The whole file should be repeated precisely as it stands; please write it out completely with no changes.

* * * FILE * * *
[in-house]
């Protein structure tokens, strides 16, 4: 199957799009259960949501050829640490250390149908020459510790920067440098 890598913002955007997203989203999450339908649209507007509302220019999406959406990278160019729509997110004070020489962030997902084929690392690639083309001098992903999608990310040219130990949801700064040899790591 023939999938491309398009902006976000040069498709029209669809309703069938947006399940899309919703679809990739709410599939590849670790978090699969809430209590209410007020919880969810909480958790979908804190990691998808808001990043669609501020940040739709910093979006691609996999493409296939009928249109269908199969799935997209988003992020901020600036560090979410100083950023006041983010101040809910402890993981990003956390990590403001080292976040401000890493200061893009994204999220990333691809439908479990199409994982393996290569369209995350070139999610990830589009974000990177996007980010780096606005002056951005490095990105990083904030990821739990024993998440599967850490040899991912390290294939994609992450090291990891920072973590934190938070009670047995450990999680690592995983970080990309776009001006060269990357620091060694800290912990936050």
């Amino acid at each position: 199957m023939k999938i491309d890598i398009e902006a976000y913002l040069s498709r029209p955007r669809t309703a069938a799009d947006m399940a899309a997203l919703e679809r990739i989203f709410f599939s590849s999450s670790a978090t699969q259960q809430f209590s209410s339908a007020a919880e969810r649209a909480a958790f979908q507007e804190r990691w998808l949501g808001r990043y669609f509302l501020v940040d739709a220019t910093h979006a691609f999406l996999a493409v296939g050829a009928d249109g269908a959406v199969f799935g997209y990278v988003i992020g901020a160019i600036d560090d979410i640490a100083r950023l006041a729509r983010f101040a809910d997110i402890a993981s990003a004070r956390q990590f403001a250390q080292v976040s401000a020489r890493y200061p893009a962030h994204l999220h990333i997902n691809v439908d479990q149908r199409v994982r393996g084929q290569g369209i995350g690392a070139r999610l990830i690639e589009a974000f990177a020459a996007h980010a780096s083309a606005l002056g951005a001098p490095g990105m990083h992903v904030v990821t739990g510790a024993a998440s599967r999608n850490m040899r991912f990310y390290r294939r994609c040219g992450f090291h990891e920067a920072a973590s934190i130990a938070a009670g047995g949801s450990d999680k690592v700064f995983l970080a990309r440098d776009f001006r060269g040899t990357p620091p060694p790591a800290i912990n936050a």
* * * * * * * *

[in-house]
């Protein structure tokens, strides 16, 4: 199957799009259960949501050829640490250390149908020459510790920067440098 890598913002955007997203989203999450339908649209507007509302220019999406959406990278160019729509997110004070020489962030997902084929690392690639083309001098992903999608990310040219130990949801700064040899790591 023939999938491309398009902006976000040069498709029209669809309703069938947006399940899309919703679809990739709410599939590849670790978090699969809430209590209410007020919880969810909480958790979908804190990691998808808001990043669609501020940040739709910093979006691609996999493409296939009928249109269908199969799935997209988003992020901020600036560090979410100083950023006041983010101040809910402890993981990003956390990590403001080292976040401000890493200061893009994204999220990333691809439908479990199409994982393996290569369209995350070139999610990830589009974000990177996007980010780096606005002056951005490095990105990083904030990821739990024993998440599967850490040899991912390290294939994609992450090291990891920072973590934190938070009670047995450990999680690592995983970080990309776009001006060269990357620091060694800290912990936050």
């Amino acid at each position: 199957m023939k999938i491309d890598i398009e902006a976000y913002l040069s498709r029209p955007r669809t309703a069938a799009d947006m399940a899309a997203l919703e679809r990739i989203f709410f599939s590849s999450s670790a978090t699969q259960q809430f209590s209410s339908a007020a919880e969810r649209a909480a958790f979908q507007e804190r990691w998808l949501g808001r990043y669609f509302l501020v940040d739709a220019t910093h979006a691609f999406l996999a493409v296939g050829a009928d249109g269908a959406v199969f799935g997209y990278v988003i992020g901020a160019i600036d560090d979410i640490a100083r950023l006041a729509r983010f101040a809910d997110i402890a993981s990003a004070r956390q990590f403001a250390q080292v976040s401000a020489r890493y200061p893009a962030h994204l999220h990333i997902n691809v439908d479990q149908r199409v994982r393996g084929q290569g369209i995350g690392a070139r999610l990830i690639e589009a974000f990177a020459a996007h980010a780096s083309a606005l002056g951005a001098p490095g990105m990083h992903v904030v990821t739990g510790a024993a998440s599967r999608n850490m040899r991912f990310y390290r294939r994609c040219g992450f090291h990891e920067a920072a973590s934190i130990a938070a009670g047995g949801s450990d999680k690592v700064f995983l970080a990309r440098d776009f001006r060269g040899t990357p620091p060694p790591a800290i912990n936050a």